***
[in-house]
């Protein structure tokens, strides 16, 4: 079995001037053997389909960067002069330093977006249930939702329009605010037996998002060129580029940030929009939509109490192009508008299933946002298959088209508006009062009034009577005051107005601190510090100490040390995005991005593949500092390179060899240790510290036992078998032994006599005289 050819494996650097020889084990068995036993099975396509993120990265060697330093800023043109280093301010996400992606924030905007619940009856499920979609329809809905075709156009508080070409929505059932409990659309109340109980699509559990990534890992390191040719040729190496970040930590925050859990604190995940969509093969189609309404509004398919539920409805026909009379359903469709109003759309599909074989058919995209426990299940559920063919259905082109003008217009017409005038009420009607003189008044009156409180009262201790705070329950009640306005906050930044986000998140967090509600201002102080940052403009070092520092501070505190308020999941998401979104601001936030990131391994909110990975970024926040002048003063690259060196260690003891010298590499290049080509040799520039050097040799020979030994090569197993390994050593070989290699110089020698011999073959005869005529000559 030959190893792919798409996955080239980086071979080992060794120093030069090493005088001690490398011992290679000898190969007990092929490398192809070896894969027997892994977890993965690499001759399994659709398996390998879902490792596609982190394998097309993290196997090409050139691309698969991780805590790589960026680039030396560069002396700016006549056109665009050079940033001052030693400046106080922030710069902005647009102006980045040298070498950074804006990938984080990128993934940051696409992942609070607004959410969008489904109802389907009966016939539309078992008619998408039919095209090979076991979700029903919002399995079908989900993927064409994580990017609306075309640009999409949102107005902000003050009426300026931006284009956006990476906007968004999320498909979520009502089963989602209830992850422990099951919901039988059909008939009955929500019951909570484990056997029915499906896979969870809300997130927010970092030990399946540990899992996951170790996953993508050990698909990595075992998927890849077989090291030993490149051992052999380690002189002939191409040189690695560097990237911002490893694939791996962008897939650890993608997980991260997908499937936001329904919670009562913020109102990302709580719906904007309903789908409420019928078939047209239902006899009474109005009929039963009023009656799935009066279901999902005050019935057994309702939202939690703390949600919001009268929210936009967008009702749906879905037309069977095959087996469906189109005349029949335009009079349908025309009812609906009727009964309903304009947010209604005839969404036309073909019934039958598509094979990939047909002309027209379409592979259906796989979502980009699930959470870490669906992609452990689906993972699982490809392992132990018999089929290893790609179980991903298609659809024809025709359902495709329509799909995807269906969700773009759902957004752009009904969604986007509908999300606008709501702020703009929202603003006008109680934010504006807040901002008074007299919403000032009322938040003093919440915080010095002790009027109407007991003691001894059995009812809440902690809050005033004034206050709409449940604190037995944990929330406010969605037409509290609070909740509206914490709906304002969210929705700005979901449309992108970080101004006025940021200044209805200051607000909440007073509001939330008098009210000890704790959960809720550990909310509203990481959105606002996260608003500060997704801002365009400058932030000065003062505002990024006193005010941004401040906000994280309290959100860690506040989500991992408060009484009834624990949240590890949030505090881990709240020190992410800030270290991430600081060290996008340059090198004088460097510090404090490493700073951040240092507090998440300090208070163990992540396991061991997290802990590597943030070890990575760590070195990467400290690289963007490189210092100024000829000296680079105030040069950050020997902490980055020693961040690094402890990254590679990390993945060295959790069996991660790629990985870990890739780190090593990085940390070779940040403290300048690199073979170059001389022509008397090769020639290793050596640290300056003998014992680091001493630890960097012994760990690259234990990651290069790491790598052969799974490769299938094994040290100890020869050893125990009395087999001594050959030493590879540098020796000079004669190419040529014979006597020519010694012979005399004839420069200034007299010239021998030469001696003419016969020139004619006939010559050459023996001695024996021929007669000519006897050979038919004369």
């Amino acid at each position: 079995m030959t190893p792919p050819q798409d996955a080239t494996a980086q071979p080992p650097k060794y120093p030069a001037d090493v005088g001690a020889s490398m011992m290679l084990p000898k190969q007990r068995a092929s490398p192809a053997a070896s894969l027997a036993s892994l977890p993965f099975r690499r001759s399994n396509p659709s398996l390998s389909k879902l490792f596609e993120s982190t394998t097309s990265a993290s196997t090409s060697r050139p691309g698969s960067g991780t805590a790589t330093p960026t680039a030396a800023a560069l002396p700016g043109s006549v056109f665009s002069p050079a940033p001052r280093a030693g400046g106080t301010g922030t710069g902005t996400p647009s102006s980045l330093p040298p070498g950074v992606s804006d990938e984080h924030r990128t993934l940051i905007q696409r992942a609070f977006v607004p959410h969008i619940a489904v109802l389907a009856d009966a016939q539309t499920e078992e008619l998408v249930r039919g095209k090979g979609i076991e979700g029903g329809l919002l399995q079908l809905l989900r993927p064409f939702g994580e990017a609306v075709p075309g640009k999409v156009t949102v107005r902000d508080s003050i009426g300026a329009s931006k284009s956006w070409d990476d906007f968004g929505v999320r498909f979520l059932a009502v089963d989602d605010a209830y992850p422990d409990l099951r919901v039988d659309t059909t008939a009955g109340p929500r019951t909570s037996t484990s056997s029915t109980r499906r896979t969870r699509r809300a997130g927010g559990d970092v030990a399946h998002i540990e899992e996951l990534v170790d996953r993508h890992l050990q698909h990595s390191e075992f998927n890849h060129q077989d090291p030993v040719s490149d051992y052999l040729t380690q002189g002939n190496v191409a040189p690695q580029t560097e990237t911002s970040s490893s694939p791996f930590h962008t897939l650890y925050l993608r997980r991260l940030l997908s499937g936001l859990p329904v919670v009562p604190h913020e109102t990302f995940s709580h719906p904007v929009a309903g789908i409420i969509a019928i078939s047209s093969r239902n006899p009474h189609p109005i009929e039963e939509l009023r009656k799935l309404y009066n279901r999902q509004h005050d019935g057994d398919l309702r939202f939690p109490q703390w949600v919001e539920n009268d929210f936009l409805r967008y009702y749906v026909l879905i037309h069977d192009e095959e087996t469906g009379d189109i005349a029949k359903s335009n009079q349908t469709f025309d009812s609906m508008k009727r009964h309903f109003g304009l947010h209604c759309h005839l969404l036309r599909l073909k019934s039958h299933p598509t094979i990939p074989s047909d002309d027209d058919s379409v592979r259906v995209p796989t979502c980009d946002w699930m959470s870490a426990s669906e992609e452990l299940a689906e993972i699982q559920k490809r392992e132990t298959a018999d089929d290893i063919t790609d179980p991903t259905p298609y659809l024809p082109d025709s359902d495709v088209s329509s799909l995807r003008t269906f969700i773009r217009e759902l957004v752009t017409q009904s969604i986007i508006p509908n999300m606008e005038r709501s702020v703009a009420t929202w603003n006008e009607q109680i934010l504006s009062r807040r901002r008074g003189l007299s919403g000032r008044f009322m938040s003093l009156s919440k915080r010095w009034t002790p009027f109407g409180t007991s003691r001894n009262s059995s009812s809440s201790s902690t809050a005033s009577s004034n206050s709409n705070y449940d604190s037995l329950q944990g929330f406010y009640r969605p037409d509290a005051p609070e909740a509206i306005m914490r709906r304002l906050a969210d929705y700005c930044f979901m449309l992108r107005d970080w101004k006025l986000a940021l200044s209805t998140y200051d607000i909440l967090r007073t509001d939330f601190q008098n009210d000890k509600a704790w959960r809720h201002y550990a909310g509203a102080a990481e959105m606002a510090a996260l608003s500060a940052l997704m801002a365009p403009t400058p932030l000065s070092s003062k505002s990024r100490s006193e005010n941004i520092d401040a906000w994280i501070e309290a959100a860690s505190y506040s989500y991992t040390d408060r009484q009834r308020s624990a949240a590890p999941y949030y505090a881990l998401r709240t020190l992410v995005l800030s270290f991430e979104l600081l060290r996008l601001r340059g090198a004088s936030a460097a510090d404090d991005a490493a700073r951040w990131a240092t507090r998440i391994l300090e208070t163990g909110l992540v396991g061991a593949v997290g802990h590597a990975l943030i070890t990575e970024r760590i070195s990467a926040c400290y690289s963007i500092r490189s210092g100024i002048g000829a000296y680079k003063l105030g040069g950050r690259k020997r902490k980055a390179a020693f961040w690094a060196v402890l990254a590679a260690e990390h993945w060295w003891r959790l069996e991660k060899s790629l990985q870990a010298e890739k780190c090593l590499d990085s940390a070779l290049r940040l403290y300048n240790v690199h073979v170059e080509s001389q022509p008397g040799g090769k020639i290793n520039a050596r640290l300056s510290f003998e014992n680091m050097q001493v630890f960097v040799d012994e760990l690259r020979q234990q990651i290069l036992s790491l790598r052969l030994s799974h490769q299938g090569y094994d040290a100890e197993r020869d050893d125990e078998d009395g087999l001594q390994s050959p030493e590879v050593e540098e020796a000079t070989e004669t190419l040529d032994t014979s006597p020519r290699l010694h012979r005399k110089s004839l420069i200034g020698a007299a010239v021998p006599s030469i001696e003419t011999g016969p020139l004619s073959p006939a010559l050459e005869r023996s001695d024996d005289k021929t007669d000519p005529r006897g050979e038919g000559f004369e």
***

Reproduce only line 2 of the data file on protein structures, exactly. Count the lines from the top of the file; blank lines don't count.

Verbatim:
């Protein structure tokens, strides 16, 4: 079995001037053997389909960067002069330093977006249930939702329009605010037996998002060129580029940030929009939509109490192009508008299933946002298959088209508006009062009034009577005051107005601190510090100490040390995005991005593949500092390179060899240790510290036992078998032994006599005289 050819494996650097020889084990068995036993099975396509993120990265060697330093800023043109280093301010996400992606924030905007619940009856499920979609329809809905075709156009508080070409929505059932409990659309109340109980699509559990990534890992390191040719040729190496970040930590925050859990604190995940969509093969189609309404509004398919539920409805026909009379359903469709109003759309599909074989058919995209426990299940559920063919259905082109003008217009017409005038009420009607003189008044009156409180009262201790705070329950009640306005906050930044986000998140967090509600201002102080940052403009070092520092501070505190308020999941998401979104601001936030990131391994909110990975970024926040002048003063690259060196260690003891010298590499290049080509040799520039050097040799020979030994090569197993390994050593070989290699110089020698011999073959005869005529000559 030959190893792919798409996955080239980086071979080992060794120093030069090493005088001690490398011992290679000898190969007990092929490398192809070896894969027997892994977890993965690499001759399994659709398996390998879902490792596609982190394998097309993290196997090409050139691309698969991780805590790589960026680039030396560069002396700016006549056109665009050079940033001052030693400046106080922030710069902005647009102006980045040298070498950074804006990938984080990128993934940051696409992942609070607004959410969008489904109802389907009966016939539309078992008619998408039919095209090979076991979700029903919002399995079908989900993927064409994580990017609306075309640009999409949102107005902000003050009426300026931006284009956006990476906007968004999320498909979520009502089963989602209830992850422990099951919901039988059909008939009955929500019951909570484990056997029915499906896979969870809300997130927010970092030990399946540990899992996951170790996953993508050990698909990595075992998927890849077989090291030993490149051992052999380690002189002939191409040189690695560097990237911002490893694939791996962008897939650890993608997980991260997908499937936001329904919670009562913020109102990302709580719906904007309903789908409420019928078939047209239902006899009474109005009929039963009023009656799935009066279901999902005050019935057994309702939202939690703390949600919001009268929210936009967008009702749906879905037309069977095959087996469906189109005349029949335009009079349908025309009812609906009727009964309903304009947010209604005839969404036309073909019934039958598509094979990939047909002309027209379409592979259906796989979502980009699930959470870490669906992609452990689906993972699982490809392992132990018999089929290893790609179980991903298609659809024809025709359902495709329509799909995807269906969700773009759902957004752009009904969604986007509908999300606008709501702020703009929202603003006008109680934010504006807040901002008074007299919403000032009322938040003093919440915080010095002790009027109407007991003691001894059995009812809440902690809050005033004034206050709409449940604190037995944990929330406010969605037409509290609070909740509206914490709906304002969210929705700005979901449309992108970080101004006025940021200044209805200051607000909440007073509001939330008098009210000890704790959960809720550990909310509203990481959105606002996260608003500060997704801002365009400058932030000065003062505002990024006193005010941004401040906000994280309290959100860690506040989500991992408060009484009834624990949240590890949030505090881990709240020190992410800030270290991430600081060290996008340059090198004088460097510090404090490493700073951040240092507090998440300090208070163990992540396991061991997290802990590597943030070890990575760590070195990467400290690289963007490189210092100024000829000296680079105030040069950050020997902490980055020693961040690094402890990254590679990390993945060295959790069996991660790629990985870990890739780190090593990085940390070779940040403290300048690199073979170059001389022509008397090769020639290793050596640290300056003998014992680091001493630890960097012994760990690259234990990651290069790491790598052969799974490769299938094994040290100890020869050893125990009395087999001594050959030493590879540098020796000079004669190419040529014979006597020519010694012979005399004839420069200034007299010239021998030469001696003419016969020139004619006939010559050459023996001695024996021929007669000519006897050979038919004369």